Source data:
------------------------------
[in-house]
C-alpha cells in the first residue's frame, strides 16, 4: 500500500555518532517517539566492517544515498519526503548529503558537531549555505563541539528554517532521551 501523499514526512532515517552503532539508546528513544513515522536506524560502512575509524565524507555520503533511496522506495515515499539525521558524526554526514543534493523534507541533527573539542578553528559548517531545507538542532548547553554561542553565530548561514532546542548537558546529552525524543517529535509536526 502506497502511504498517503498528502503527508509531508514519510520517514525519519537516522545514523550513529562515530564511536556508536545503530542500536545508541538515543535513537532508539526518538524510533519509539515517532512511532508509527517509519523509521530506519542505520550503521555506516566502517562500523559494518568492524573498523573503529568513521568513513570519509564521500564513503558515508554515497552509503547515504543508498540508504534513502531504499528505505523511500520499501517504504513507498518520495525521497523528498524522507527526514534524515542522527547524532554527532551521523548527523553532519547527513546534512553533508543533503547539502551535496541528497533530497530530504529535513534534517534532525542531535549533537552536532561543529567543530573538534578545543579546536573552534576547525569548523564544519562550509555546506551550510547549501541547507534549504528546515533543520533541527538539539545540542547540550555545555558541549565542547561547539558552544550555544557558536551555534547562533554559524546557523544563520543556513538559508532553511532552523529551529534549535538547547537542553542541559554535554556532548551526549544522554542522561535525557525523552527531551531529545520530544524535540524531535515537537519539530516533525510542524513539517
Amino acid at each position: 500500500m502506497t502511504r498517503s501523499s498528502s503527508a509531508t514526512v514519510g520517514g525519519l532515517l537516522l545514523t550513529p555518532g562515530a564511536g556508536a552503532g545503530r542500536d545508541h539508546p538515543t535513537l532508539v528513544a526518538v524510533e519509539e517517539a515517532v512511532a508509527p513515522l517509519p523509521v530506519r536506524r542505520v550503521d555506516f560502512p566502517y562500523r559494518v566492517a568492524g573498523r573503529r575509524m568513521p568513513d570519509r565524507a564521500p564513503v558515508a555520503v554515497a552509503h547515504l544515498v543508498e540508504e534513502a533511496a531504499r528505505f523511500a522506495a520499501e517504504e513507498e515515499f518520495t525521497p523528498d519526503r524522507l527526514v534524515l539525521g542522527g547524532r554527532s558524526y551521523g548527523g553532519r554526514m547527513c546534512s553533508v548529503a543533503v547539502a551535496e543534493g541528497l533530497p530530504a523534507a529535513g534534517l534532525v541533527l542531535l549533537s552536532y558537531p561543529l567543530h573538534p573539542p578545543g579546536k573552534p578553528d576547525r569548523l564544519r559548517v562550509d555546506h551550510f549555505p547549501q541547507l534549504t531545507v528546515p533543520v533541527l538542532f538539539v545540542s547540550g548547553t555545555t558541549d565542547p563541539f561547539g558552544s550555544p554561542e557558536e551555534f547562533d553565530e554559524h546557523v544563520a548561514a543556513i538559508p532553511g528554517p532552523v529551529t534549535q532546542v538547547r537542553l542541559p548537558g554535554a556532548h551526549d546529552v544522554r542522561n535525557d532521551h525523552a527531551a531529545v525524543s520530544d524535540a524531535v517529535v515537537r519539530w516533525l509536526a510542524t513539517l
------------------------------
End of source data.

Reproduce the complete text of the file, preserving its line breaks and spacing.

[in-house]
C-alpha cells in the first residue's frame, strides 16, 4: 500500500555518532517517539566492517544515498519526503548529503558537531549555505563541539528554517532521551 501523499514526512532515517552503532539508546528513544513515522536506524560502512575509524565524507555520503533511496522506495515515499539525521558524526554526514543534493523534507541533527573539542578553528559548517531545507538542532548547553554561542553565530548561514532546542548537558546529552525524543517529535509536526 502506497502511504498517503498528502503527508509531508514519510520517514525519519537516522545514523550513529562515530564511536556508536545503530542500536545508541538515543535513537532508539526518538524510533519509539515517532512511532508509527517509519523509521530506519542505520550503521555506516566502517562500523559494518568492524573498523573503529568513521568513513570519509564521500564513503558515508554515497552509503547515504543508498540508504534513502531504499528505505523511500520499501517504504513507498518520495525521497523528498524522507527526514534524515542522527547524532554527532551521523548527523553532519547527513546534512553533508543533503547539502551535496541528497533530497530530504529535513534534517534532525542531535549533537552536532561543529567543530573538534578545543579546536573552534576547525569548523564544519562550509555546506551550510547549501541547507534549504528546515533543520533541527538539539545540542547540550555545555558541549565542547561547539558552544550555544557558536551555534547562533554559524546557523544563520543556513538559508532553511532552523529551529534549535538547547537542553542541559554535554556532548551526549544522554542522561535525557525523552527531551531529545520530544524535540524531535515537537519539530516533525510542524513539517
Amino acid at each position: 500500500m502506497t502511504r498517503s501523499s498528502s503527508a509531508t514526512v514519510g520517514g525519519l532515517l537516522l545514523t550513529p555518532g562515530a564511536g556508536a552503532g545503530r542500536d545508541h539508546p538515543t535513537l532508539v528513544a526518538v524510533e519509539e517517539a515517532v512511532a508509527p513515522l517509519p523509521v530506519r536506524r542505520v550503521d555506516f560502512p566502517y562500523r559494518v566492517a568492524g573498523r573503529r575509524m568513521p568513513d570519509r565524507a564521500p564513503v558515508a555520503v554515497a552509503h547515504l544515498v543508498e540508504e534513502a533511496a531504499r528505505f523511500a522506495a520499501e517504504e513507498e515515499f518520495t525521497p523528498d519526503r524522507l527526514v534524515l539525521g542522527g547524532r554527532s558524526y551521523g548527523g553532519r554526514m547527513c546534512s553533508v548529503a543533503v547539502a551535496e543534493g541528497l533530497p530530504a523534507a529535513g534534517l534532525v541533527l542531535l549533537s552536532y558537531p561543529l567543530h573538534p573539542p578545543g579546536k573552534p578553528d576547525r569548523l564544519r559548517v562550509d555546506h551550510f549555505p547549501q541547507l534549504t531545507v528546515p533543520v533541527l538542532f538539539v545540542s547540550g548547553t555545555t558541549d565542547p563541539f561547539g558552544s550555544p554561542e557558536e551555534f547562533d553565530e554559524h546557523v544563520a548561514a543556513i538559508p532553511g528554517p532552523v529551529t534549535q532546542v538547547r537542553l542541559p548537558g554535554a556532548h551526549d546529552v544522554r542522561n535525557d532521551h525523552a527531551a531529545v525524543s520530544d524535540a524531535v517529535v515537537r519539530w516533525l509536526a510542524t513539517l